BEGINNING BEGONIAS Ed and Millie Thompson, authors of a begonia guide, will appear at the National Arboretum, Bladensburg and R Streets NE, Sunday at 2. The program, presented by the Potomac Branch of the National Begonia Society, is free. For more information call 703/837-1327.

Foliage houseplants, such as philodendrons, pothos, rubber plant and Chinese evergreen, usually don't need to be watered as often during December and January as during spring, summer and early fall. The days are shorter, with only 9 or 10 hours of daylight, and the plants use less water.

This is something to watch because too much water can cause serious damage to the plant. Oxygen moves slowly through water-logged soil, and root-rot may develop. Bottom leaves turning yellow and dropping is one of the symptoms.

On the other hand, if given too little water the plant wilts and its growth slows. Leaves turn brown or black at the edges and die progressively up the plant. Feel the soil about half an inch below the surface: If it's dry, it's time to water. Use room-temperature water, neither hot nor cold.

Give the plant enough water to moisten the entire soil mass and drain out. Water until it comes out at the bottom. Wait 15 or 20 minutes for excess water to drain and empty the saucer. If the pot stands in water for several hours oxygen will have a hard time getting to the roots.

Some people believe that small amounts of water should be applied rather frequently, because they've read or been told that the soil must be kept uniformly moist. This is not correct. If the soil is kept constantly moist, there won't be enough air in the soil for proper root function.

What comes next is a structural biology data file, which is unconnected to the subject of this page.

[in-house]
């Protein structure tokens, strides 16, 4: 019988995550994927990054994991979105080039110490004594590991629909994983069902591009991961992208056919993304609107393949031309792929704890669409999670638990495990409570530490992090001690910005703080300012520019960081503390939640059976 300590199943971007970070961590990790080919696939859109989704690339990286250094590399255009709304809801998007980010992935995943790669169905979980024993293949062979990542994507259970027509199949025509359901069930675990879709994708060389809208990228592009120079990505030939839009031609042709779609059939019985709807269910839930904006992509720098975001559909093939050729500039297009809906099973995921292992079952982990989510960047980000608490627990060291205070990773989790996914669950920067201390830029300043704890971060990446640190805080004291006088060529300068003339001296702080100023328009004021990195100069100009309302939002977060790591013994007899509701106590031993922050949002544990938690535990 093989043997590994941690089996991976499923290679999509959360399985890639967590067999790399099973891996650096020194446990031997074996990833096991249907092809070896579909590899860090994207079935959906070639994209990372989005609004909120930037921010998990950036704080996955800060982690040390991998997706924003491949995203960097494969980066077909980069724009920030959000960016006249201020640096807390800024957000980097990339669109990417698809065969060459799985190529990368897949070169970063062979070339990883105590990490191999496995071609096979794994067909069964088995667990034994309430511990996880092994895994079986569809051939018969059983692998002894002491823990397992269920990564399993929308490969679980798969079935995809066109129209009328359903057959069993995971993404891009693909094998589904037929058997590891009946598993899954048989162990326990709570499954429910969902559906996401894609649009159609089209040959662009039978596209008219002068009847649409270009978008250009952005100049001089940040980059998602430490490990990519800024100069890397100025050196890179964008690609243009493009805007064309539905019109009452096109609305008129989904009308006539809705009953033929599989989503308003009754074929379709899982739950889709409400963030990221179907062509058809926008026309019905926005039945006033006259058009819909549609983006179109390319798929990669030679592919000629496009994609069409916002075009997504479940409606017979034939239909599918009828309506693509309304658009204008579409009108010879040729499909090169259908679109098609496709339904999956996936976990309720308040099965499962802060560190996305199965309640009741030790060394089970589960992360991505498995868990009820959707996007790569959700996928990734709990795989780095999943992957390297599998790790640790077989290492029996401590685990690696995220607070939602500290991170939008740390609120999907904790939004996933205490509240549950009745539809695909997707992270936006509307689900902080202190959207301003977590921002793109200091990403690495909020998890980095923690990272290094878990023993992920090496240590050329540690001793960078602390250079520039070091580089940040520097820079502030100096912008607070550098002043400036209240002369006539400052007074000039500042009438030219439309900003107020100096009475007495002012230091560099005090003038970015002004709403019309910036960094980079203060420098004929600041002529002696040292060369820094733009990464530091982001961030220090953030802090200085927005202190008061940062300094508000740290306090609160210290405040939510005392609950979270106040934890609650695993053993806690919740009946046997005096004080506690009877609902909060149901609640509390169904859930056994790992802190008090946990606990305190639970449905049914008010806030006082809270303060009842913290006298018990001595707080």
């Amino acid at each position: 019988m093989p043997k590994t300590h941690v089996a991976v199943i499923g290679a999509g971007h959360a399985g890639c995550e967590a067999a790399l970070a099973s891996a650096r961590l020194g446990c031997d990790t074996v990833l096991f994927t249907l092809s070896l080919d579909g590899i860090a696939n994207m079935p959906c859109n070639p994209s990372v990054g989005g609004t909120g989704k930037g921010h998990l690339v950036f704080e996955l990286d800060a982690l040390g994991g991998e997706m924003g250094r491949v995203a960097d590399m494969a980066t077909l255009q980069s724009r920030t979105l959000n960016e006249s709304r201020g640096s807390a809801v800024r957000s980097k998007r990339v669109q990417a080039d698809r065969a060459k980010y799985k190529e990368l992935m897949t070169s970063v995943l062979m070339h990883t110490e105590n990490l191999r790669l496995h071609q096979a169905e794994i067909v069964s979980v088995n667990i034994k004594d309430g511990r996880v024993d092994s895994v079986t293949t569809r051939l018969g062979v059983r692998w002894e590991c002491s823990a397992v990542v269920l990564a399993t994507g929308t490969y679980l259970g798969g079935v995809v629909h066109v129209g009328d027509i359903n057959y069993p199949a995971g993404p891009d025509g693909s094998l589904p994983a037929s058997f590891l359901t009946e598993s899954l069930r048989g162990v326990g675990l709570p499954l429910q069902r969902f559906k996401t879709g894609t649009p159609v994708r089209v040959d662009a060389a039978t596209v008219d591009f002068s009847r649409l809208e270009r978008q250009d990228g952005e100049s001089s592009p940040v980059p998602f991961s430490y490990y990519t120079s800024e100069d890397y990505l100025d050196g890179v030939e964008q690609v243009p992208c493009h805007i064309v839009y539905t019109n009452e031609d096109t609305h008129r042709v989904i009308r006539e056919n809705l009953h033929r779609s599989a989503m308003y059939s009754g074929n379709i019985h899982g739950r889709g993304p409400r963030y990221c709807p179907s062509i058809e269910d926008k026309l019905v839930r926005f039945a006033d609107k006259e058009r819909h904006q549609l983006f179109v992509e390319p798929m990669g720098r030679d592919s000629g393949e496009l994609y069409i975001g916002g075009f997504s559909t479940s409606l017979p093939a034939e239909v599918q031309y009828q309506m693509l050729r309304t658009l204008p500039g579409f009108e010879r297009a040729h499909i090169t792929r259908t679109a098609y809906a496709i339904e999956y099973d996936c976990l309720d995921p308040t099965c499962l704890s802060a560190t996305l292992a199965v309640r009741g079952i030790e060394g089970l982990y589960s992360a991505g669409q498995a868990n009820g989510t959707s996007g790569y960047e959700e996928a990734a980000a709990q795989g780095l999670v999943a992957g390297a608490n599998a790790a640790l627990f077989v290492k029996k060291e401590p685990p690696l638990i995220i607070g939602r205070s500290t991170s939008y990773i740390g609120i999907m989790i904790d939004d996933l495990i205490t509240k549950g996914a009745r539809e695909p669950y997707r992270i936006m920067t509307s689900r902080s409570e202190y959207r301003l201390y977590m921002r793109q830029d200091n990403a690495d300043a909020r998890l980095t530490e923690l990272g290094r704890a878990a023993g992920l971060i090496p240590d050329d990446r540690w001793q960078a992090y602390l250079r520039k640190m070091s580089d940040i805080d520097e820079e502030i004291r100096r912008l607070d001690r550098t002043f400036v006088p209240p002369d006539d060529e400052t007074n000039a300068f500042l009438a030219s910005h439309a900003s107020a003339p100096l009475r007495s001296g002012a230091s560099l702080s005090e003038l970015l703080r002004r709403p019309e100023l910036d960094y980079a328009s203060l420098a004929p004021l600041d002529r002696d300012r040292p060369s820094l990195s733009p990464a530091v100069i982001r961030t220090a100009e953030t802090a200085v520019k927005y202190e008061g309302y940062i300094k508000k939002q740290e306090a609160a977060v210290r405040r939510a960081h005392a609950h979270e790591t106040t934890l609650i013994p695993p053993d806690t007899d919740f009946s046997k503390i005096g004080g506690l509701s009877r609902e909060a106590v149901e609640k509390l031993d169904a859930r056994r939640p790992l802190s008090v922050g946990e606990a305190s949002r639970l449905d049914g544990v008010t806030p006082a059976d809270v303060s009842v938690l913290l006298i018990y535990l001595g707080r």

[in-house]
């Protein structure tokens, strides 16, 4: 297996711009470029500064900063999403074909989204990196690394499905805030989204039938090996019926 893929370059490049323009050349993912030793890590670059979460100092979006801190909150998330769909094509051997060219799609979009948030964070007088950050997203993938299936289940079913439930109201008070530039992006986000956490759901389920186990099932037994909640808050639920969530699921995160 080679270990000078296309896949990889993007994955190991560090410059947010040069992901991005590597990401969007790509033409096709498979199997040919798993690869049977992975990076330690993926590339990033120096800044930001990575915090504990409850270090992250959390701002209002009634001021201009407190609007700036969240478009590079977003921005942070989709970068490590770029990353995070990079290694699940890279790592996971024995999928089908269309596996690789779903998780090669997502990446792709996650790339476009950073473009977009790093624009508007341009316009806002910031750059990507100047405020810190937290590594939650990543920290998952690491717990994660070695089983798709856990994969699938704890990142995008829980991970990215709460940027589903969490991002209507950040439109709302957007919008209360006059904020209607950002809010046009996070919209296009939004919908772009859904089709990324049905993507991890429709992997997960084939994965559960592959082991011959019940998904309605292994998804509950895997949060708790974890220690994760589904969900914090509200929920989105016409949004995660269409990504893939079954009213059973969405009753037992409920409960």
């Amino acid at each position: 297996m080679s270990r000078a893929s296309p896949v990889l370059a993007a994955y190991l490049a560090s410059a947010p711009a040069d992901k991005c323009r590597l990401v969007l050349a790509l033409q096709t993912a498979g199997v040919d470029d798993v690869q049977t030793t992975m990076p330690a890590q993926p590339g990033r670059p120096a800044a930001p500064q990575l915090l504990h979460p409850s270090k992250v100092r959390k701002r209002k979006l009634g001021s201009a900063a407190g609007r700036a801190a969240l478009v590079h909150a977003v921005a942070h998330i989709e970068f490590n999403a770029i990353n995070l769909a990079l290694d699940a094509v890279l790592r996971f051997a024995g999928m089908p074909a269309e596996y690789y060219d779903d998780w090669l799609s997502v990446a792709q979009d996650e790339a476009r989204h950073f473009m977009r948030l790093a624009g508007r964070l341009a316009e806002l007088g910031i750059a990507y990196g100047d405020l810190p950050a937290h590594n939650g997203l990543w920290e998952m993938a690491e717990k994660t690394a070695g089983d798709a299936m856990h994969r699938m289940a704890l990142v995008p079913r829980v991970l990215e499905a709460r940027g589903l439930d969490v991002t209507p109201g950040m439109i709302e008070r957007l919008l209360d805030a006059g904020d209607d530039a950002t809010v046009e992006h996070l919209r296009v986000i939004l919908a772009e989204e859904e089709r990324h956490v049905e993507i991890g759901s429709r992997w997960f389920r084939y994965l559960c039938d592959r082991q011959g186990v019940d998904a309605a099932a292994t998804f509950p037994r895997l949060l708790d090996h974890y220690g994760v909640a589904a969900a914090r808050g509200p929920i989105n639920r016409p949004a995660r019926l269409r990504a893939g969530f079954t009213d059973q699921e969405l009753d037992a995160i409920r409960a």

The roots are down toward the bottom, and if not enough water is applied to wet all the soil, the roots may not get any.

The soil in a clay pot will dry out faster than in plastic and some other kinds because of evaporation from the sides.

If the pot has no drainage hole, watering can be a problem -- usually you don't know how much water to apply. It should be enough to moisten all the soil but no more, because water would accumulate in the bottom of the pot. In general, a pot that holds about a quart of soil will probably require half a pint of water for adequate moisture.This is merely a guideline, since variations in the soil mix can make quite a difference in how much water it can hold.

To see if you've put in enough water, turn the pot on its side on the kitchen sink. What runs out is excess, and will give you some idea how much to apply next time.

When plants are in large containers with no drainage holes, you can put a 1/2" copper tube in the soil, someplace where it won't show, with one end at the bottom and the other about an inch above the soil. Then you can stick a bamboo strip or heavy wire down the tube to see if too much water has been added, as you'd use a dip-stick to check the oil level in your car's motor.